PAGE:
The Meditations of Marcus Aurelius: a study
Marcus Aurelius, Roman emperor from 161 to 180 A.D., is renowned for his just rule and long frontier wars. But his lasting fame rests on his Meditations, a bedside book of reflections and self-admonitions written during his last years, that provide unique insights into the mind of an ancient ruler and contain many passages of pungent epigram and poetic imagery. This study is designed to make the Meditations more accessible to the modern reader. Rutherford carefully explains the historical and philosophical background, charts the main themes and tendencies of Marcus's thought, and relates stylistic detail to the intellectual and moral outlook of the author. His goal is to define Marcus's aims, attitudes, and styles more precisely and restore his work to the position it held in the past, that of a spiritual classic which can be read and enjoyed by people who are not professional scholars.
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THE FORM AND FUNCTION OF THE MEDITATIONS I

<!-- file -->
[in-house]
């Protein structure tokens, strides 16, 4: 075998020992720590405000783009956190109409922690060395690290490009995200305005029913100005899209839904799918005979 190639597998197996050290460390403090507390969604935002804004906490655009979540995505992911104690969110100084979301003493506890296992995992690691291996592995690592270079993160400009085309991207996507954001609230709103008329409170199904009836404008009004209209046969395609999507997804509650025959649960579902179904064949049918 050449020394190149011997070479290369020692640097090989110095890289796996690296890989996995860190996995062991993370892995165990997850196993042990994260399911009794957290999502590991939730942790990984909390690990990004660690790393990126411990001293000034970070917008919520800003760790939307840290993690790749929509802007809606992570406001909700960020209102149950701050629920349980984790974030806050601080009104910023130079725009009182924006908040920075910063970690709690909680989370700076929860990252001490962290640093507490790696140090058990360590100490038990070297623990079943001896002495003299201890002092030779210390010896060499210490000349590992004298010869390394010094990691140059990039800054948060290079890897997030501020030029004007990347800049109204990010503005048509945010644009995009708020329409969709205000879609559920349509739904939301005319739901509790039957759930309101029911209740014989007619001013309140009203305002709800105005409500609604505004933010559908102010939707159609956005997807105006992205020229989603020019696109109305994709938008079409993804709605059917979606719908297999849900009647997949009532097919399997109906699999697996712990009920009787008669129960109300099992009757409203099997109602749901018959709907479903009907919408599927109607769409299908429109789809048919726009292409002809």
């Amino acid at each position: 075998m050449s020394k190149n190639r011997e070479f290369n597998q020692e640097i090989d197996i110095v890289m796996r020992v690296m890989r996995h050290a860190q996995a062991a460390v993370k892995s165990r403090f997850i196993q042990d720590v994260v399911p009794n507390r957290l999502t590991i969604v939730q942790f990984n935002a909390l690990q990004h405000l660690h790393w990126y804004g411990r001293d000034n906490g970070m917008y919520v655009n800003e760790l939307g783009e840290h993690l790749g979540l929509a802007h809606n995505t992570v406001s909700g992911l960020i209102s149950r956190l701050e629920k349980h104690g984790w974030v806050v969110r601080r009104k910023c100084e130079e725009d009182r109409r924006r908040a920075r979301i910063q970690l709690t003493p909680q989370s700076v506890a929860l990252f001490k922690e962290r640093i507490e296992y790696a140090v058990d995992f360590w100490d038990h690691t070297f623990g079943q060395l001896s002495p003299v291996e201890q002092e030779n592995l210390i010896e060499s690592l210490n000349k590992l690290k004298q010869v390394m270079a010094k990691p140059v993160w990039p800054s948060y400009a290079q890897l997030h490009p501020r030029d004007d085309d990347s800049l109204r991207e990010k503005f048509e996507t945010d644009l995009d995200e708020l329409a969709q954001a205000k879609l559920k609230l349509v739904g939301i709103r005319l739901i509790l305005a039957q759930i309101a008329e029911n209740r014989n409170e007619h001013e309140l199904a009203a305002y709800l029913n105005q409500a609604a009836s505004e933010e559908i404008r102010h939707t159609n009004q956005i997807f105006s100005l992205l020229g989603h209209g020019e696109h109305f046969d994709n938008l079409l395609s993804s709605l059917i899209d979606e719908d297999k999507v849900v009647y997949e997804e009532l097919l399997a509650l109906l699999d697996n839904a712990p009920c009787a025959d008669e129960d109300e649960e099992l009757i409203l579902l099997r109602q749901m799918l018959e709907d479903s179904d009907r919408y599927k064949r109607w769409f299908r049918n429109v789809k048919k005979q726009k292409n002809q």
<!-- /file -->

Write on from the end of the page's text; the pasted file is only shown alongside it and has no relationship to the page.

LITERARY AND CULTURAL
AN ETHICAL SELFPORTRAIT
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ancient Apuleius argument Aristides Arrian Birley Brunt Cambridge Cato Champlin chapter Cicero cited comm contrast death Dio Chrysostom Diog discussion divine Dodds Domitian dreams elsewhere emperor Ench Epict Epictetus Epicurean Epicurus Essays ethical examples Farquharson Fronto further gods Greek Griffin Hadrian Heraclitus Historia Augusta human imagery index s.v. Kindstrand on Bion Laert literary London Lucian MacMullen Marcus Aurelius Mayor on Juv Meditations metaphor moral Musonius Musonius Rufus nature Nero Nisbet-Hubbard on Hor Odes Oxford Pagan and Christian parallel passage Pease on Cic Philos philosophic Philostratus Pius Plato Plin Plut Plutarch praise quoted reference religious rhetorical Roman Rusticus Satire Second Sophistic seems Seneca SHA Marcus Socrates sophists soul Stoic Stoicism style Suet Suetonius Syme Tacitus theme things thought Thrasea topic traditional Tusc viii virtue words writing